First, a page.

E-commerce Policy and the Global Economy: A Path to More Inclusive Development?

VerfasserAhi, Alan A.

1 Introduction

The advancement of digitalization is increasingly shaping the way firms conduct business within and across borders (Manyika et al. 2016; Katsikeas et al. 2019; Kraus et al. 2019). Examples include the use of digital technologies to aid their internationalization, enhance their productivity, transform existing or create new business models, and improve interactions with and among consumers (Bouncken and Barwinski 2020; Katsikeas et al. 2019; Sinkovics et al. 2013). Therefore, depending on the nature of the industry, firms can use digital technologies to take advantage of new entrepreneurial opportunities (Kraus et al. 2019; Meltzer 2019) and/or link into global value chains (cf. Bouncken and Barwinski 2020; Sinkovics et al. 2019).

Although digitalization is a broad concept and has many facets (cf. Bouncken and Barwinski 2020; Ritter and Pedersen 2020), electronic commerce (E-commerce) is an important example of how businesses can take advantage of digital technologies. E-commerce may be defined as "the sale or purchase of goods or services conducted over computer networks by methods specifically designed for the purpose of receiving or placing orders" (OECD 2019a, 2019b, 2019c, p.14). (1) The benefits of E-commerce adoption in a cross-border space--depending on the nature of the product--include the possibility to enter international markets without costly investments in physical facilities abroad (Kraemer et al. 2006; Pezderka and Sinkovics 2011), rapid response to demand conditions, and a more cost-effective personalization of offerings to customers worldwide (Gregory et al. 2017; Katsikeas et al. 2019; Kraemer et al. 2006). Because of these potential benefits, E-commerce has become a widespread business phenomenon gradually transforming the traditional business landscape (OECD 2019c). It has penetrated nearly all aspects of socio-economic relations, and concomitantly, has brought potential disruptions to the fundamental structure of how global trade is carried out and regulated (Neeraj 2019).

However, despite its benefits, cross-border E-commerce remains subject to many trade barriers (Gessner and Snodgrass 2015; Gomez-Herrera et al. 2014) and is not devoid of risk (Pezderka and Sinkovics 2010, 2011). For example, data protection and privacy issues are frequently of concern; yet, regulations to alleviate these concerns are still a work in progress (Meltzer 2019; Wolfe 2019). Other challenges in the international E-commerce space can include customs delays, ambiguous return processes, insufficient transparency on delivery and pricing, and a limited ability to change delivery times and locations (Gomez-Herrera et al. 2014; UNCTAD 2015). Further, cross-border E-commerce may expose firms to various political, legal, and security risks (Grant et al. 2014; Jean et al. 2020; Pezderka and Sinkovics 2011). As a result, not all firms have equal opportunities to engage in E-commerce. Evidence shows that small and medium-sized enterprises (SMEs) lag behind larger firms in adopting E-commerce (OECD 2019c). In addition, there is a major gap between developed and less-developed countries in E-commerce adoption (OECD/WTO 2017).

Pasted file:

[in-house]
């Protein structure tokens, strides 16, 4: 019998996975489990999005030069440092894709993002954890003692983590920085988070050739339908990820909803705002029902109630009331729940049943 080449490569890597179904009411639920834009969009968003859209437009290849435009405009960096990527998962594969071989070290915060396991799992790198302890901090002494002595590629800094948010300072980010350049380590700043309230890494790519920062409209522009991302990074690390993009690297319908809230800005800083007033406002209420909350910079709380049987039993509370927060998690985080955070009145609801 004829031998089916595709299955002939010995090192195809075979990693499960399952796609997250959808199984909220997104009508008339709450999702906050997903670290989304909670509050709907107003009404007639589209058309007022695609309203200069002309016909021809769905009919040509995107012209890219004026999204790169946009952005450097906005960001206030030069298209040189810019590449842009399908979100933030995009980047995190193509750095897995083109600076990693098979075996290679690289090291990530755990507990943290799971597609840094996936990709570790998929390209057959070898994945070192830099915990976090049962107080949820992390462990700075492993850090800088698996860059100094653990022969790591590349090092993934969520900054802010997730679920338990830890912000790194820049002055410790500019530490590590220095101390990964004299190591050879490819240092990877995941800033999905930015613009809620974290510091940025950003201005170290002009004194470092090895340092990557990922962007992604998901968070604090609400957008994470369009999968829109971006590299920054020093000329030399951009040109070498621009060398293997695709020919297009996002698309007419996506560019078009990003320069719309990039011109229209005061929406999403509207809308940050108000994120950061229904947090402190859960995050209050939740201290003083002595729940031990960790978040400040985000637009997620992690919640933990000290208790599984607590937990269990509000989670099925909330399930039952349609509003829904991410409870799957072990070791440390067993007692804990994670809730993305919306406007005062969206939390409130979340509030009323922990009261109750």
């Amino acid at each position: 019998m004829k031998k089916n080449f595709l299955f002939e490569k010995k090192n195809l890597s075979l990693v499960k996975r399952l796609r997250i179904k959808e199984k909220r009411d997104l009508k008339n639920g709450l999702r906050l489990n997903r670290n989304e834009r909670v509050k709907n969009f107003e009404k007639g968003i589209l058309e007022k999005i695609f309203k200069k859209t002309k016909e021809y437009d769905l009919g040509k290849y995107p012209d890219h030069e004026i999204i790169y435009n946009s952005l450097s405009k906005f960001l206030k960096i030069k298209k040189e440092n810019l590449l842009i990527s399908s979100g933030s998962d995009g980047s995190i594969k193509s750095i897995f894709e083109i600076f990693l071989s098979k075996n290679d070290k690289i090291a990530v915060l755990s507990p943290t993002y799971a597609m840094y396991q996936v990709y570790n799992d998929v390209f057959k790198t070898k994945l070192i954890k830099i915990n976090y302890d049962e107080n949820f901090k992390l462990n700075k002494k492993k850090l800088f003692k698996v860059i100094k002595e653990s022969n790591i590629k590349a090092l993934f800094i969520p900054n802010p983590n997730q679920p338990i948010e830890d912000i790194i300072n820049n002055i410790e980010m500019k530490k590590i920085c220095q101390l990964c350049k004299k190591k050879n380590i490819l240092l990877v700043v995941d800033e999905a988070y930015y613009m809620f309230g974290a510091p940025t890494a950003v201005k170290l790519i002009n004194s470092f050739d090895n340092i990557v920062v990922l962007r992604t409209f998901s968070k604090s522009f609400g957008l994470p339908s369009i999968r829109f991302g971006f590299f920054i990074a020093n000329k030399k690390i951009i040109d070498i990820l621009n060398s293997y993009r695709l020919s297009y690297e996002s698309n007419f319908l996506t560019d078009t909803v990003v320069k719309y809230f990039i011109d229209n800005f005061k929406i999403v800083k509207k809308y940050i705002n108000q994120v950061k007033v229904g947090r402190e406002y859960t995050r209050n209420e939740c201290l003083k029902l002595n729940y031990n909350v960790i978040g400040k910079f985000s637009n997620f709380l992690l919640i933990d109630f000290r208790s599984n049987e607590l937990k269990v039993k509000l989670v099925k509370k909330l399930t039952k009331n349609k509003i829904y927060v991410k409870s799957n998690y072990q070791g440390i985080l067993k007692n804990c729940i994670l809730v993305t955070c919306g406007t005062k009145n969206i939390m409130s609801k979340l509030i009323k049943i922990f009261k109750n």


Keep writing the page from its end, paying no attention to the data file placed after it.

Many of these risks and gaps originate from underdeveloped formal institutions (Doh et al. 2017; Jean et al. 2020). Especially important in this context is the existence of laws and regulations and the quality of their enforcement (cf. Clegg 2019). Formal institutions are subject to change via public policy developed by the government or its agencies (Clegg 2019). Appropriate government policies generally lead to transparent institutions that can support E-commerce activities and lower the risks of partaking in them (OECD 2019c). In contrast, weak policies underpinned by inefficient legal and regulatory enforcement can hamper economic activity (Doh et al. 2017; Sheng et al. 2011), and augment the risks associated with E-commerce (Jean et al. 2020). As a consequence, many governments have recognized the importance of policy frameworks as a driver of E-commerce participation (UN 2019), as is reflected by E-commerce becoming a top priority for policy-makers at the national, regional and global level since the mid-1990s (OECD 2019c).

However, there remains large variation in E-commerce policies across countries (Fefer 2020). The world regulatory governance system has been slow to adjust its multilateral rule architecture to these modern business realities (Janow and Mavroidis 2019). At the same time, there is a paucity of academic research on public policy related to cross-border E-commerce, with the majority of existing studies adopting a firm perspective. However, digital transformation is not driven only by private decision-making; the role of government policy plays a pivotal role in this process (cf. Clegg 2019).